President Recep Tayyip Erdoğan addressed a massive crowd of about 1.5 million people at the Yenikapı grounds in Istanbul just a week before the June 24 elections declaring, "We will teach a lesson to the West."
He said that Western countries expect him to be defeated in the polls but the Turkish people will show that is not the case.
The fact that Erdoğan managed to attract such a huge crowd at a rally in Istanbul despite all the adverse political propaganda against him and heavy rainfall shows the ordinary people of Turkey still stand by the head of state and expect him to lead the country for another five years.
Now we are at the final stretch of a political marathon where party leaders are roaming around the country addressing crowds and trying to befriend the masses. They are addressing numerous talk shows on TV.
All four presidential candidates have ganged up to pile criticism against Erdoğan, yet the president, who has run the country for 16 years winning successive elections as prime minister and the head of state, remains the favorite to win the presidential elections on Sunday. The polls show his popular support at about 48 to 52 percent. His closest rival left-wing candidate Muharrem İnce is a distant second at the polls with a support of 25 to 28 percent.
İnce and his supporters hope the presidential elections will not be over in the first round of balloting and that a second ballot on July 4 will be needed where the top two will race in final balloting. Yet observers say if the presidential polls are not resolved this Sunday, Erdoğan will win the second balloting with even a higher margin as the right wing voters who did not back him in the first round will definitely opt for him in the July polls.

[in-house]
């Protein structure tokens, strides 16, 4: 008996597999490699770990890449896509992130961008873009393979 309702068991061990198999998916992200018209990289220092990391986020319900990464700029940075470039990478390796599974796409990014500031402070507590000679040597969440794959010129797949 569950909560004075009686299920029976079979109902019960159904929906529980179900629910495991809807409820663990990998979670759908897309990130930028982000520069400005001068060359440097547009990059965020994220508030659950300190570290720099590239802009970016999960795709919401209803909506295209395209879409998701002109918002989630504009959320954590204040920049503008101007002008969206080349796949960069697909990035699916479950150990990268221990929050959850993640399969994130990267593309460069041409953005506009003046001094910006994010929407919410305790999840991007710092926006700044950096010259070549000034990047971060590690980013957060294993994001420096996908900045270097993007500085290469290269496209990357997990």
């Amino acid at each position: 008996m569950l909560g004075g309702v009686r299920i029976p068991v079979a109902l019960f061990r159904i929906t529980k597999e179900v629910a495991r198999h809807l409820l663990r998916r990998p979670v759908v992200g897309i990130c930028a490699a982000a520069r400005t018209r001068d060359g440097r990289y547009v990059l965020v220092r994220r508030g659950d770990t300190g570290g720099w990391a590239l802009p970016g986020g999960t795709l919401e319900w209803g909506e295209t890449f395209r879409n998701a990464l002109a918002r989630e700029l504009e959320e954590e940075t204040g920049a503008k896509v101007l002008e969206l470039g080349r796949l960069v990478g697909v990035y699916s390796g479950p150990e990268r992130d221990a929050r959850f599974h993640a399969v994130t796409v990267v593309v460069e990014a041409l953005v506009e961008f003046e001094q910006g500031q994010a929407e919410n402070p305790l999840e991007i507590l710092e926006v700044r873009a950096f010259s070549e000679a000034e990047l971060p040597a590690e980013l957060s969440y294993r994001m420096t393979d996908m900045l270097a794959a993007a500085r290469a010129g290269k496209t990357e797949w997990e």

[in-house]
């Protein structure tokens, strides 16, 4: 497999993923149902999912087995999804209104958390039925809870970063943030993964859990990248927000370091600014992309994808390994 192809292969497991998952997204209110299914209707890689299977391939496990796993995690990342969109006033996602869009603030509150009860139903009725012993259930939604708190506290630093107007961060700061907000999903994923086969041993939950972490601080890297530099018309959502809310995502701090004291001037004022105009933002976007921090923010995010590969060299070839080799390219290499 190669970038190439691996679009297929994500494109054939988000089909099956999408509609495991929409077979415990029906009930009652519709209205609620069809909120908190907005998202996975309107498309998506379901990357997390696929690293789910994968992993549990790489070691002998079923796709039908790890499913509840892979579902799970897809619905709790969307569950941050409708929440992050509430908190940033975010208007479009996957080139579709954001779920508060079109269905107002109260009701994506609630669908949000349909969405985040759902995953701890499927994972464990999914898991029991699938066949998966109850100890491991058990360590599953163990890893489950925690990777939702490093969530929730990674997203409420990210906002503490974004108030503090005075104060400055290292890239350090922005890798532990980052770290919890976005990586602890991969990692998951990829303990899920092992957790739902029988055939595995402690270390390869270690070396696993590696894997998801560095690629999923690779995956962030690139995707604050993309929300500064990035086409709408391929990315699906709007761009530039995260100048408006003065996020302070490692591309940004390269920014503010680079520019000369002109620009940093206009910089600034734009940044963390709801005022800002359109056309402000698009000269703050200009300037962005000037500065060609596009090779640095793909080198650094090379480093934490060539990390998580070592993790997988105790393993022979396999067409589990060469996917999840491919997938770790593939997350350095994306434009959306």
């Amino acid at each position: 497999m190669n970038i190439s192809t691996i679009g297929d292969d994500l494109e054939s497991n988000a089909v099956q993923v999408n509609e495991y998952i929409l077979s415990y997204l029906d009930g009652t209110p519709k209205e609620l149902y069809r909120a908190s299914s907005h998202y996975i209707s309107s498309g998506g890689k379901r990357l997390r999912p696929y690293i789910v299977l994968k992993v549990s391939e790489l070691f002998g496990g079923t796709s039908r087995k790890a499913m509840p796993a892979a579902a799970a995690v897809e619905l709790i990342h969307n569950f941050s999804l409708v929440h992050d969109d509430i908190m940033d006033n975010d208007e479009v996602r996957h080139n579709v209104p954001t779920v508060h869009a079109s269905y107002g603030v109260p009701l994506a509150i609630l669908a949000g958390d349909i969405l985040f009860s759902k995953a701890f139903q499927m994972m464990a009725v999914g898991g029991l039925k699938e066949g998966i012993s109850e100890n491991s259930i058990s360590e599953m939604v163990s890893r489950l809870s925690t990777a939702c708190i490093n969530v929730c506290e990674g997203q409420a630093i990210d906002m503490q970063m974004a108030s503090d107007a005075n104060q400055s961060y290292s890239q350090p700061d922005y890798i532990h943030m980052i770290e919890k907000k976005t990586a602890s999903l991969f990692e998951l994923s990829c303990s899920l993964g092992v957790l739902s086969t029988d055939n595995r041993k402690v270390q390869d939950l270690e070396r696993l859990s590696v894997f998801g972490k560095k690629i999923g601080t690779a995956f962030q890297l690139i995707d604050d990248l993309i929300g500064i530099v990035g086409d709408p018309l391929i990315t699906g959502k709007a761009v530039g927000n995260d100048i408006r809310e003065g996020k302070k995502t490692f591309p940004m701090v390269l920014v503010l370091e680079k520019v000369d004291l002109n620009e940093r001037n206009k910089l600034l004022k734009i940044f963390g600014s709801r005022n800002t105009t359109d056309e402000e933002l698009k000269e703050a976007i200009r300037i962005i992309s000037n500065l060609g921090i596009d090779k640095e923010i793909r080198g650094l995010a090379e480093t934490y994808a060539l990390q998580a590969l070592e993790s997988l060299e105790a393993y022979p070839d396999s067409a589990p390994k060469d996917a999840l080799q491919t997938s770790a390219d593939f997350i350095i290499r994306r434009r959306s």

So why is Erdoğan talking about teaching a lesson to the West?
It is clear that some European countries and some power centers in Washington do not want Erdoğan to win and have been doing their utmost best to see that he is not re-elected. There is clear frustration among some Western diplomats who are resigned to the fact that an Erdoğan win is inevitable, so much so that the ambassador of a tiny European Union country was heard criticizing people at a restaurant in Ankara, "You complain about him (Erdoğan) yet you will vote for him again." The ambassador was reportedly drunk.
The masses remain behind Erdoğan because he is the only leader who the people believe can "deliver." Until now Erdoğan has made promises at elections and has delivered most of them. He is tested and people know what to expect. The masses also like him because he puts up an independent stance on international issues and does not bow to Western pressures.
Erdoğan is being accused by the West of being a strongman yet throughout the elections campaign he has fought back against all kinds of criticism and even slander only through democratic means. The opposition has freely accused him of wrongdoings on TV and at rally squares so much so that they even believe they have a chance to topple him at the polls.
The only flaw with the opposition is they make financial promises yet they do not come up with viable projects that will usher Turkey among the world's top 10 economies in the years to come. They are not prepared for the "day after" if they win the June 24 elections and they show this very clearly.
The West has been a bad coach to the opposition.
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